Five-year-old Atticus Mann has one wish: to be able to play outdoors with his brothers and classmates, something that most days is a challenge.
Nearly two years ago, Atticus began to experience weakness and fatigue and had difficulty breathing, speaking, and swallowing. Eventually, he was diagnosed with myasthenia gravis, a chronic neuromuscular disease that typically affects adults over the age of 40. Playing, walking or even standing wouldn’t be possible without the intravenous immune globulin (IVIg) treatments he receives monthly to replenish the antibodies needed to fight infection.
“Sometimes he just doesn’t have the energy to go out and play with friends on the playground and it makes him sad,” says Brittney Mann, a stay-at-home mom to Atticus, Mattix, 3, and Merrick, 8. “He’ll come home from school and tell me ‘I had to stay inside today. I was too tired.’ I can tell that it affects him more than you think it would.”
To receive IVIg treatments, Atticus and his mother must travel to BC Children’s Hospital in Vancouver, a five-hour drive from his home in Kelowna, B.C. The thought of making that drive every month was a daunting one, prompting Mann to reach out to Hope Air, a charity that helps with the cost of travel for medical treatment.
“Access to good healthcare is something that people living close to great hospitals take for granted,” said Mark Rubinstein, CEO of Hope Air. He noted that there are about 8 million people living outside of Montreal, Toronto, Calgary, Vancouver, where all of the advanced specialty healthcare exists, many of whom struggle just to pay for shelter and food.
“Hope Air is the only national charity addressing this fundamental gap in Canada’s healthcare system,” he said.
Brittney and Chad Mann initially took their son to a local hospital in Kelowna where he underwent a battery of tests. From there, Atticus and his mom were flown by air ambulance to BC Children’s Hospital in Vancouver, where doctors made the diagnosis and prescribed a medication commonly used to treat myasthenia gravis. The drug worked well for several months, until it didn’t, Mann said. “He became so weak again. He was tripping and falling and could not hold himself up.”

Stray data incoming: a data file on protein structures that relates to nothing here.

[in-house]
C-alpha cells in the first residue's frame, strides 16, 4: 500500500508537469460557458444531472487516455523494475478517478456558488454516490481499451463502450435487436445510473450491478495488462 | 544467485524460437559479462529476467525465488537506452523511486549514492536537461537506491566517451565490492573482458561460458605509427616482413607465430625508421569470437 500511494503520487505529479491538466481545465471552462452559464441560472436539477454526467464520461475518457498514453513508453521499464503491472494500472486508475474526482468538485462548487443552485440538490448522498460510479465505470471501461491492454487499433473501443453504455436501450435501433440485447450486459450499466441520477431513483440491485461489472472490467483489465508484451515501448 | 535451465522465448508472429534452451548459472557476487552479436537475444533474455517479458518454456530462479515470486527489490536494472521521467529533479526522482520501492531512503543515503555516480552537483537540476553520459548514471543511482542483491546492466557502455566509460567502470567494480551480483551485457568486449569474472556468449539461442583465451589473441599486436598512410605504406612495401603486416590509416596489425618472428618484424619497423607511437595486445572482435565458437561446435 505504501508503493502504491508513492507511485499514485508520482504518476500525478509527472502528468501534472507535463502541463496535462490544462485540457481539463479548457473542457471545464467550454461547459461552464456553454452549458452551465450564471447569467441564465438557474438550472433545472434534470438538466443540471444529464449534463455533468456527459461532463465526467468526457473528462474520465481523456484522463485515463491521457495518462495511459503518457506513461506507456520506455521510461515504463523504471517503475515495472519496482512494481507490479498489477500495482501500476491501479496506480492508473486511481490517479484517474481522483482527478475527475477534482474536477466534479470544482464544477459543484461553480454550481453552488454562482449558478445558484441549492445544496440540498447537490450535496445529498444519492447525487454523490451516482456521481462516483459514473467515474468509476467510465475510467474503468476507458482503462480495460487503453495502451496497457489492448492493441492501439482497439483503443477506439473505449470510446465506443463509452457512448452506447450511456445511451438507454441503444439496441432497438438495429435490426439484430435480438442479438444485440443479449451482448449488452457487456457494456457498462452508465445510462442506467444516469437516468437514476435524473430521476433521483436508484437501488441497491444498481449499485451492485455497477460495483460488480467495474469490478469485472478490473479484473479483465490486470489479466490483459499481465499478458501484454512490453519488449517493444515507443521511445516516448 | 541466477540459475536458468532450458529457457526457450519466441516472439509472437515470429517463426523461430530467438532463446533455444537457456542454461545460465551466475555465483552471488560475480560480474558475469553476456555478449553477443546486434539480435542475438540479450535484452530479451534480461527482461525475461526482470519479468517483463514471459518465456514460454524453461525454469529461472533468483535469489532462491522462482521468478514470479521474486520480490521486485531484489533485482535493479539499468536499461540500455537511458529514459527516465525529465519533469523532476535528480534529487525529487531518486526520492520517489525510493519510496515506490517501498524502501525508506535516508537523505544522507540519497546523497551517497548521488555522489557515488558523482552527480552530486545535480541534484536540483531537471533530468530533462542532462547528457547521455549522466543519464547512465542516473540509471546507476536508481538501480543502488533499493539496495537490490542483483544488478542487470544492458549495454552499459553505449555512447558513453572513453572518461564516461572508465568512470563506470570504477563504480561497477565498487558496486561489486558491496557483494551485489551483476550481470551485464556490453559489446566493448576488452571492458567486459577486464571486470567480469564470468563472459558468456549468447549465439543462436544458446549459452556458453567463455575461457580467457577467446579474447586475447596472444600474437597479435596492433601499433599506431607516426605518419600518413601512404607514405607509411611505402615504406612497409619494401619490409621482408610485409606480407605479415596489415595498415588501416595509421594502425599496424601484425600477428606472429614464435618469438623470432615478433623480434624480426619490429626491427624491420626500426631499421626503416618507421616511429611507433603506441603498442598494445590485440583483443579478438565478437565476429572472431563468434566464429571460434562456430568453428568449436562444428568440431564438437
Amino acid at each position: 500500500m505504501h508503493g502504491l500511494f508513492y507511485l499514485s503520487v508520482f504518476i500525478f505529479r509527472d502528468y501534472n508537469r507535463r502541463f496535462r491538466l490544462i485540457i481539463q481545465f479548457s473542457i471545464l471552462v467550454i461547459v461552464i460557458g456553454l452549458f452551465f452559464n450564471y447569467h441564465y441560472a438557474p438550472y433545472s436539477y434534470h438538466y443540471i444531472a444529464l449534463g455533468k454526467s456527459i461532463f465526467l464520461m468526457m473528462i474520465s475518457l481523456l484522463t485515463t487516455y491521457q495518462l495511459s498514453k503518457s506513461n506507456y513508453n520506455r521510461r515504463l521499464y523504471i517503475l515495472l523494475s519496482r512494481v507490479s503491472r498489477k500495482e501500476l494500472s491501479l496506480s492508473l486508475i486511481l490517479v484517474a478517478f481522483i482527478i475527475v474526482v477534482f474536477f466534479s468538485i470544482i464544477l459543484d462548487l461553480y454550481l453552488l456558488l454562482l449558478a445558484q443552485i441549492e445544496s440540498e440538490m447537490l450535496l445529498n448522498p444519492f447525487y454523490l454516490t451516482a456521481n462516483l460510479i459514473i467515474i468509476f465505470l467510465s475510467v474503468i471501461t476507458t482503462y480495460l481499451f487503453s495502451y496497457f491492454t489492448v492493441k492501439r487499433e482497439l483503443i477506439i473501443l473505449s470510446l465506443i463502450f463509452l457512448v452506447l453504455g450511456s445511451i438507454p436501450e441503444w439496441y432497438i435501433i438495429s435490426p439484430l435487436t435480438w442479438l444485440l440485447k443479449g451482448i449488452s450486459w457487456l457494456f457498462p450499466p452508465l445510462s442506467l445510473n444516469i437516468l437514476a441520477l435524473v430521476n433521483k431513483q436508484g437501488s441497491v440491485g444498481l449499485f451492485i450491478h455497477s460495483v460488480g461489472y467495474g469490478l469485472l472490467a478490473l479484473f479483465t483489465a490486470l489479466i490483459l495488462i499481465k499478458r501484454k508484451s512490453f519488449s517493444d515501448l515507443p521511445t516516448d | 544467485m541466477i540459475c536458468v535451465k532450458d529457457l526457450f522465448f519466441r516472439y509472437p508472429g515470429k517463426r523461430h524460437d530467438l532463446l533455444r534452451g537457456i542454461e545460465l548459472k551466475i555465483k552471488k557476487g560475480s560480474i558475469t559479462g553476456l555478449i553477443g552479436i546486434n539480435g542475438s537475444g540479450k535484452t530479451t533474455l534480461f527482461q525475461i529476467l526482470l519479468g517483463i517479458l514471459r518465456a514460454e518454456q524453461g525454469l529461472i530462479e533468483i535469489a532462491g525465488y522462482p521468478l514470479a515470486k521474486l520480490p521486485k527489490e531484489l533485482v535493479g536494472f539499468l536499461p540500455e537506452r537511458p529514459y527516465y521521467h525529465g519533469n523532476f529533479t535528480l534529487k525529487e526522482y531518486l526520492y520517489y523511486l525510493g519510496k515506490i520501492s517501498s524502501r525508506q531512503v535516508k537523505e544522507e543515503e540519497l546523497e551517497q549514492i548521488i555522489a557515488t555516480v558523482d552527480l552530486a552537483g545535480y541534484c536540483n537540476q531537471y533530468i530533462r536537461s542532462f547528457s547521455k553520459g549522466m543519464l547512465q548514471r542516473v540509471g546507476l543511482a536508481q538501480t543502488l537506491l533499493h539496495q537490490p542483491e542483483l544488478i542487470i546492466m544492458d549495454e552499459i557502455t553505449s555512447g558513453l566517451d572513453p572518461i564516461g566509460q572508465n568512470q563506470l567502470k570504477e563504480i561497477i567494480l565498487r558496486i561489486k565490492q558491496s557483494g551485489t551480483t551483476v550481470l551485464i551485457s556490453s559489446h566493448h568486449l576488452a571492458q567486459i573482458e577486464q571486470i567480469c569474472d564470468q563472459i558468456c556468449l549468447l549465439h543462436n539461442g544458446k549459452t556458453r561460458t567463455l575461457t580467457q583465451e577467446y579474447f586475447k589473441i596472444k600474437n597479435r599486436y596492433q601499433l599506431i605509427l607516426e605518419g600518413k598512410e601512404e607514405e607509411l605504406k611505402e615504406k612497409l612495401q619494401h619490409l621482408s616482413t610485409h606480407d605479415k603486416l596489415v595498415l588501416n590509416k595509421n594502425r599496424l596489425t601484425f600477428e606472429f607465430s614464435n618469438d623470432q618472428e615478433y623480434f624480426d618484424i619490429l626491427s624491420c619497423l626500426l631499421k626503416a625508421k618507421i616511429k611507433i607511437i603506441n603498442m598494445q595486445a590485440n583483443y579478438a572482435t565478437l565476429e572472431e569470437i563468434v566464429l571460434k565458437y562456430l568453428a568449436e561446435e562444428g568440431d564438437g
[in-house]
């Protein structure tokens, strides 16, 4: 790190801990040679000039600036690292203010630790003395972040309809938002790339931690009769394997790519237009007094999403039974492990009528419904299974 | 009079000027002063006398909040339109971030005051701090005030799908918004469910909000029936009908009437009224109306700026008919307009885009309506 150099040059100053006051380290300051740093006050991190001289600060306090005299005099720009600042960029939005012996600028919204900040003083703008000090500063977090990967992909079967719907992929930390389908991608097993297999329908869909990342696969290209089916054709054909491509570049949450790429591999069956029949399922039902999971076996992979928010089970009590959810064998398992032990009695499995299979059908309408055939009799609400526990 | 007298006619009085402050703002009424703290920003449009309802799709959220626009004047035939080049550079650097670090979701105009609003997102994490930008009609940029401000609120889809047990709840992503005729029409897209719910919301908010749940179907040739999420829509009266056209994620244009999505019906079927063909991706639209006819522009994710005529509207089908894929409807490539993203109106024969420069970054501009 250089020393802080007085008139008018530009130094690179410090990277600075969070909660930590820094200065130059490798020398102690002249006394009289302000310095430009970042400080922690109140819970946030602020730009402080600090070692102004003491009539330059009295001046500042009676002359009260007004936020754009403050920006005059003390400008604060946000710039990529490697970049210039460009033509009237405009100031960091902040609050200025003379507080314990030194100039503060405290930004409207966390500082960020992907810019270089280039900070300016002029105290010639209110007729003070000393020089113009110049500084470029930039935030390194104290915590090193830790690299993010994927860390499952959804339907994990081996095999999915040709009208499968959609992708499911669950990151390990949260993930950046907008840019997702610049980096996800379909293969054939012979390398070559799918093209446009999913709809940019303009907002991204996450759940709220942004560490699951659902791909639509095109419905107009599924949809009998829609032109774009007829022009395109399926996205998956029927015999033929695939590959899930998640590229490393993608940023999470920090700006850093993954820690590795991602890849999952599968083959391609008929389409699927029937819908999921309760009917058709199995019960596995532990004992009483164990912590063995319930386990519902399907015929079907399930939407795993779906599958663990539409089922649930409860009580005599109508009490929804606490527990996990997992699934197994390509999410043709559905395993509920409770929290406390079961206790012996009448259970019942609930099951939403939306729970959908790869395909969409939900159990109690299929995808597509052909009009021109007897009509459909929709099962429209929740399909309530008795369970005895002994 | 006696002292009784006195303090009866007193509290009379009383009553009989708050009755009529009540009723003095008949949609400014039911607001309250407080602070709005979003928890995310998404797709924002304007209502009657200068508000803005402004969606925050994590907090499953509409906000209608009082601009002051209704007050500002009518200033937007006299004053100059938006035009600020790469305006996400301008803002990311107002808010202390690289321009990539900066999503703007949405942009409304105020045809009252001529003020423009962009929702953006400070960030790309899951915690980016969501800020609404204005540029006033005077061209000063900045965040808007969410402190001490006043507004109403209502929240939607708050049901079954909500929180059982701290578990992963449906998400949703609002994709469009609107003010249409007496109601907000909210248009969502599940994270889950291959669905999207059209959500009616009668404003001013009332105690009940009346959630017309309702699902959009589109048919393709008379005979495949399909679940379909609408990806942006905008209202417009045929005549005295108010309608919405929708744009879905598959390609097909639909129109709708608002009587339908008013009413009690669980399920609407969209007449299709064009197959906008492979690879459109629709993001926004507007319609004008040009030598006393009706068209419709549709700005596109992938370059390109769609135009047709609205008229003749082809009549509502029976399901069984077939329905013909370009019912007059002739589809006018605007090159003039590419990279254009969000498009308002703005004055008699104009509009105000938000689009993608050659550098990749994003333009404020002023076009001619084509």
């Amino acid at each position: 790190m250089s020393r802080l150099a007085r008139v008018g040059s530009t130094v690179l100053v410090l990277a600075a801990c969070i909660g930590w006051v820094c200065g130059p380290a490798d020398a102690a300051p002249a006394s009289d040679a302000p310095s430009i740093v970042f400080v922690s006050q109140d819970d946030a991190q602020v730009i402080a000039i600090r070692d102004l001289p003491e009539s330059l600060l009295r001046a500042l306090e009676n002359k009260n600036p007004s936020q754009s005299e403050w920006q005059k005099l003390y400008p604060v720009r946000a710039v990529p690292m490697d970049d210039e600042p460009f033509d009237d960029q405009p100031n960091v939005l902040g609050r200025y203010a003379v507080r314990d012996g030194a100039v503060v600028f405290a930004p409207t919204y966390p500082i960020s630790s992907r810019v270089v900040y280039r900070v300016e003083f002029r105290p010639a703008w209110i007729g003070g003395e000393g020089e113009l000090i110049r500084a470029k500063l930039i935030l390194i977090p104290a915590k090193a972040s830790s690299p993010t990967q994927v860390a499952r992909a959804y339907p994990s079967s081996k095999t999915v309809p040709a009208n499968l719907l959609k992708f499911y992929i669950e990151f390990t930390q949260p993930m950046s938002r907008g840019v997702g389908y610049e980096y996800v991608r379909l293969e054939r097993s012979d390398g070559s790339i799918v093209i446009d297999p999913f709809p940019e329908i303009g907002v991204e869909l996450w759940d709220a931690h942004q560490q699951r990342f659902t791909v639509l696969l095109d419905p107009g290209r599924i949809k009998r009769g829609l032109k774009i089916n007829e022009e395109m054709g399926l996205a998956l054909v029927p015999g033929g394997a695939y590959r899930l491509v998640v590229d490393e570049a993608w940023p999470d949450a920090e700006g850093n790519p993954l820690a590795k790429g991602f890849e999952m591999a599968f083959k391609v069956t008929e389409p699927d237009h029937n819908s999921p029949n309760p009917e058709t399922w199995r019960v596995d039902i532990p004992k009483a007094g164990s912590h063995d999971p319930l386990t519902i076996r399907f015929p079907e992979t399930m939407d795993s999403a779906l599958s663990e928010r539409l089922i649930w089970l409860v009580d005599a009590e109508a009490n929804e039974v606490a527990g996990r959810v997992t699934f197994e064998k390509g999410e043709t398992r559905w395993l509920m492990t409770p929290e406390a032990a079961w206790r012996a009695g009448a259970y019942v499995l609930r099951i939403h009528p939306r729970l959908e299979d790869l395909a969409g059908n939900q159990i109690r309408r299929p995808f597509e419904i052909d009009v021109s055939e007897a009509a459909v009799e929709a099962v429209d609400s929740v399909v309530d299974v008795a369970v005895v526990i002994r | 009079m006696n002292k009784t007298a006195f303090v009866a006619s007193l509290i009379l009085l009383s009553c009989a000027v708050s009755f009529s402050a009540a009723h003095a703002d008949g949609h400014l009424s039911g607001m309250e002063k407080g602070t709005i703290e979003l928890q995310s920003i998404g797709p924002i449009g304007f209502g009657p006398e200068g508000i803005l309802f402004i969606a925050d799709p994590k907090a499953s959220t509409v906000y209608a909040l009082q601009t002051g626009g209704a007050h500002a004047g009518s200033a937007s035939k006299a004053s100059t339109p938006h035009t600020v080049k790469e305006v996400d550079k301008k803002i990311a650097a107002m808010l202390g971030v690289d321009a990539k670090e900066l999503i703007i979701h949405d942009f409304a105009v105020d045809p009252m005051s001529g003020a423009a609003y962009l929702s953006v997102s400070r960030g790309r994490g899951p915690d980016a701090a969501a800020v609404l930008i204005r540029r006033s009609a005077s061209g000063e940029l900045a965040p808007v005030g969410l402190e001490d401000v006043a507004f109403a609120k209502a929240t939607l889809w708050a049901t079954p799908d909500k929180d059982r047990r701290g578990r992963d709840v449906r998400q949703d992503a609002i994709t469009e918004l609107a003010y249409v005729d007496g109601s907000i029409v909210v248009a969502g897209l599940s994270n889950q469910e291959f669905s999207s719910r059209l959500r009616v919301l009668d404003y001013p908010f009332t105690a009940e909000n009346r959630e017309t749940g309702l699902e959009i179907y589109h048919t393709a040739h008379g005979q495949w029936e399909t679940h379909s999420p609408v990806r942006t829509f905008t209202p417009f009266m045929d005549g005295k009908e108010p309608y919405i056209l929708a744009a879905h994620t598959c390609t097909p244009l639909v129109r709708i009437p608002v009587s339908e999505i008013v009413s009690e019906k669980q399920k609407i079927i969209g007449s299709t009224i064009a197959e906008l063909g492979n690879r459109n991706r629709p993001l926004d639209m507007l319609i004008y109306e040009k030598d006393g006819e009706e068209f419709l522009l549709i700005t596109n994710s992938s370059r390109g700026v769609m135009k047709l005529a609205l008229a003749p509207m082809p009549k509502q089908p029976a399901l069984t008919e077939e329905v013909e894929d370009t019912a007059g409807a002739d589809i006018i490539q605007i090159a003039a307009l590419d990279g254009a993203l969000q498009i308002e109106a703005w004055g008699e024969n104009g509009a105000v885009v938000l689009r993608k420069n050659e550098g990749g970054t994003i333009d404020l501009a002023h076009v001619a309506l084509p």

After Atticus received IVIg, the results were immediate, Mann said. “Days after his first treatment, we took him to a party, and he was jumping on a trampoline and playing soccer with the other children.” But the relief is short-term, which means making the trek to Children’s Hospital regularly with Hope Air’s help.
Access to good healthcare is something that people living close to great hospitals take for granted.”
In renewing its commitment to help Hope Air support Canadians across the country with flights, accommodations, meals and ground transportation related to medical travel, Scotiabank pledged $300,000 over three years. The donation is being made through ScotiaRISE, the Bank’s 10-year, $500-million initiative to promote economic resilience among disadvantaged groups.
“We are proud to support Hope Air in its mission to help reduce stress for people dealing with life-threatening or life-altering illnesses by enabling them to access the healthcare they need regardless of where they live in Canada,” said Maria Saros, Scotiabank’s Vice President & Global Head, Social Impact.
While Hope Air receives an allocation of vouchers from air carrier partners and significant discounts from hotel and airline partners, Rubinstein said these represent only a small percentage of donations.
“Hope Air could not meet demand without the generosity of individuals and corporations like Scotiabank. We, and ultimately the people we help, are very grateful for that support,” he said.
Donations are even more critical as the medical system works its way through a backlog of appointments and treatments. In the first three months of 2023 alone, applications to Hope Air have jumped 100% from a year earlier.